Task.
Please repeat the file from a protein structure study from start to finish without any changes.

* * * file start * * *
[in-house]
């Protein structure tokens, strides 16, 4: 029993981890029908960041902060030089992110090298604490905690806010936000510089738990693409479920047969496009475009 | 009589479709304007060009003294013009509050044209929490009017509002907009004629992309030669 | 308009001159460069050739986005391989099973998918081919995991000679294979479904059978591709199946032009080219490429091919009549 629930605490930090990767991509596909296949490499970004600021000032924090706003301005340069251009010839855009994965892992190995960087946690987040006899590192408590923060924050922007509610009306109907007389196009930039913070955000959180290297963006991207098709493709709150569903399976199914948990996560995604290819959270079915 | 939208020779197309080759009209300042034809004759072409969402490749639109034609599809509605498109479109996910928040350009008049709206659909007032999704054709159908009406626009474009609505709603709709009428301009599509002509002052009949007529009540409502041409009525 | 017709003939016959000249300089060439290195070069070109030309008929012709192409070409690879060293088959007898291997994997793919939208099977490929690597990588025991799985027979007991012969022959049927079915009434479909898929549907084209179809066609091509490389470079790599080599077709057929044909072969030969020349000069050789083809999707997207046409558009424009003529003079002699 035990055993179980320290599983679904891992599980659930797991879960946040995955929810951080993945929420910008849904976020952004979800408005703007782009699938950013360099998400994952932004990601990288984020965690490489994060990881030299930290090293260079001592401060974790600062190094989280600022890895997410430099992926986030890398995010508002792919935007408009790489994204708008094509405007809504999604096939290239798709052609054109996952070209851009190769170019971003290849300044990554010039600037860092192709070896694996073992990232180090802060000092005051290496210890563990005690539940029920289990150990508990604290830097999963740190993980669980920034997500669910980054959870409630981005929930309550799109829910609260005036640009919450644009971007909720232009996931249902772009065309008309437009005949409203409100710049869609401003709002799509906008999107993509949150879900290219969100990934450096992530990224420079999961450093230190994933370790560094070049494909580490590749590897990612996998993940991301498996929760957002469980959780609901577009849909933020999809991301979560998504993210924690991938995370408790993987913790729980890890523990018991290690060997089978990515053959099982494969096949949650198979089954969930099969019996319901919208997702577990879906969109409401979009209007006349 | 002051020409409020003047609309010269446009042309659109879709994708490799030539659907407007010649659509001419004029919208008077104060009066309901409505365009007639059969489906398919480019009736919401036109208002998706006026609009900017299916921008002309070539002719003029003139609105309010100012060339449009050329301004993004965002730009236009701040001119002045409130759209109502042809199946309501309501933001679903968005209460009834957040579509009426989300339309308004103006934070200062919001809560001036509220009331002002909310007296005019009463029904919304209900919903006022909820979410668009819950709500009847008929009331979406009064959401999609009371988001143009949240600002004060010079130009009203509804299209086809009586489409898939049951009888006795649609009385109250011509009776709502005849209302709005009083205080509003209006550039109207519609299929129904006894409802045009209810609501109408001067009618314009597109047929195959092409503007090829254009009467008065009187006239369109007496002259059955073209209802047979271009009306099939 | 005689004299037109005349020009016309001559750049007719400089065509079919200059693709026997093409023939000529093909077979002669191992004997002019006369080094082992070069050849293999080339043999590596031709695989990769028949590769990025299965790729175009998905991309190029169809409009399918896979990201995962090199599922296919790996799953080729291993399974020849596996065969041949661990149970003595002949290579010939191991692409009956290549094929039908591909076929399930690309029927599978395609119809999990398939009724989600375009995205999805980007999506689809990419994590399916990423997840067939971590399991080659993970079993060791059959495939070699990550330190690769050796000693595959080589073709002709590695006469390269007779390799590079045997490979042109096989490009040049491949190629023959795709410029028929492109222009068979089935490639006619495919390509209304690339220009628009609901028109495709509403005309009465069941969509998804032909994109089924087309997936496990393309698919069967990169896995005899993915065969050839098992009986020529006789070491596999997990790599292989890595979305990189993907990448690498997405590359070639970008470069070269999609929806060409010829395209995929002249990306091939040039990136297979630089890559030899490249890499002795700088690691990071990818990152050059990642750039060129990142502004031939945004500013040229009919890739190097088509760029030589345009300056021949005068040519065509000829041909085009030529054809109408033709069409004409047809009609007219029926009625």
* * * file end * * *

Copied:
[in-house]
């Protein structure tokens, strides 16, 4: 029993981890029908960041902060030089992110090298604490905690806010936000510089738990693409479920047969496009475009 | 009589479709304007060009003294013009509050044209929490009017509002907009004629992309030669 | 308009001159460069050739986005391989099973998918081919995991000679294979479904059978591709199946032009080219490429091919009549 629930605490930090990767991509596909296949490499970004600021000032924090706003301005340069251009010839855009994965892992190995960087946690987040006899590192408590923060924050922007509610009306109907007389196009930039913070955000959180290297963006991207098709493709709150569903399976199914948990996560995604290819959270079915 | 939208020779197309080759009209300042034809004759072409969402490749639109034609599809509605498109479109996910928040350009008049709206659909007032999704054709159908009406626009474009609505709603709709009428301009599509002509002052009949007529009540409502041409009525 | 017709003939016959000249300089060439290195070069070109030309008929012709192409070409690879060293088959007898291997994997793919939208099977490929690597990588025991799985027979007991012969022959049927079915009434479909898929549907084209179809066609091509490389470079790599080599077709057929044909072969030969020349000069050789083809999707997207046409558009424009003529003079002699 035990055993179980320290599983679904891992599980659930797991879960946040995955929810951080993945929420910008849904976020952004979800408005703007782009699938950013360099998400994952932004990601990288984020965690490489994060990881030299930290090293260079001592401060974790600062190094989280600022890895997410430099992926986030890398995010508002792919935007408009790489994204708008094509405007809504999604096939290239798709052609054109996952070209851009190769170019971003290849300044990554010039600037860092192709070896694996073992990232180090802060000092005051290496210890563990005690539940029920289990150990508990604290830097999963740190993980669980920034997500669910980054959870409630981005929930309550799109829910609260005036640009919450644009971007909720232009996931249902772009065309008309437009005949409203409100710049869609401003709002799509906008999107993509949150879900290219969100990934450096992530990224420079999961450093230190994933370790560094070049494909580490590749590897990612996998993940991301498996929760957002469980959780609901577009849909933020999809991301979560998504993210924690991938995370408790993987913790729980890890523990018991290690060997089978990515053959099982494969096949949650198979089954969930099969019996319901919208997702577990879906969109409401979009209007006349 | 002051020409409020003047609309010269446009042309659109879709994708490799030539659907407007010649659509001419004029919208008077104060009066309901409505365009007639059969489906398919480019009736919401036109208002998706006026609009900017299916921008002309070539002719003029003139609105309010100012060339449009050329301004993004965002730009236009701040001119002045409130759209109502042809199946309501309501933001679903968005209460009834957040579509009426989300339309308004103006934070200062919001809560001036509220009331002002909310007296005019009463029904919304209900919903006022909820979410668009819950709500009847008929009331979406009064959401999609009371988001143009949240600002004060010079130009009203509804299209086809009586489409898939049951009888006795649609009385109250011509009776709502005849209302709005009083205080509003209006550039109207519609299929129904006894409802045009209810609501109408001067009618314009597109047929195959092409503007090829254009009467008065009187006239369109007496002259059955073209209802047979271009009306099939 | 005689004299037109005349020009016309001559750049007719400089065509079919200059693709026997093409023939000529093909077979002669191992004997002019006369080094082992070069050849293999080339043999590596031709695989990769028949590769990025299965790729175009998905991309190029169809409009399918896979990201995962090199599922296919790996799953080729291993399974020849596996065969041949661990149970003595002949290579010939191991692409009956290549094929039908591909076929399930690309029927599978395609119809999990398939009724989600375009995205999805980007999506689809990419994590399916990423997840067939971590399991080659993970079993060791059959495939070699990550330190690769050796000693595959080589073709002709590695006469390269007779390799590079045997490979042109096989490009040049491949190629023959795709410029028929492109222009068979089935490639006619495919390509209304690339220009628009609901028109495709509403005309009465069941969509998804032909994109089924087309997936496990393309698919069967990169896995005899993915065969050839098992009986020529006789070491596999997990790599292989890595979305990189993907990448690498997405590359070639970008470069070269999609929806060409010829395209995929002249990306091939040039990136297979630089890559030899490249890499002795700088690691990071990818990152050059990642750039060129990142502004031939945004500013040229009919890739190097088509760029030589345009300056021949005068040519065509000829041909085009030529054809109408033709069409004409047809009609007219029926009625």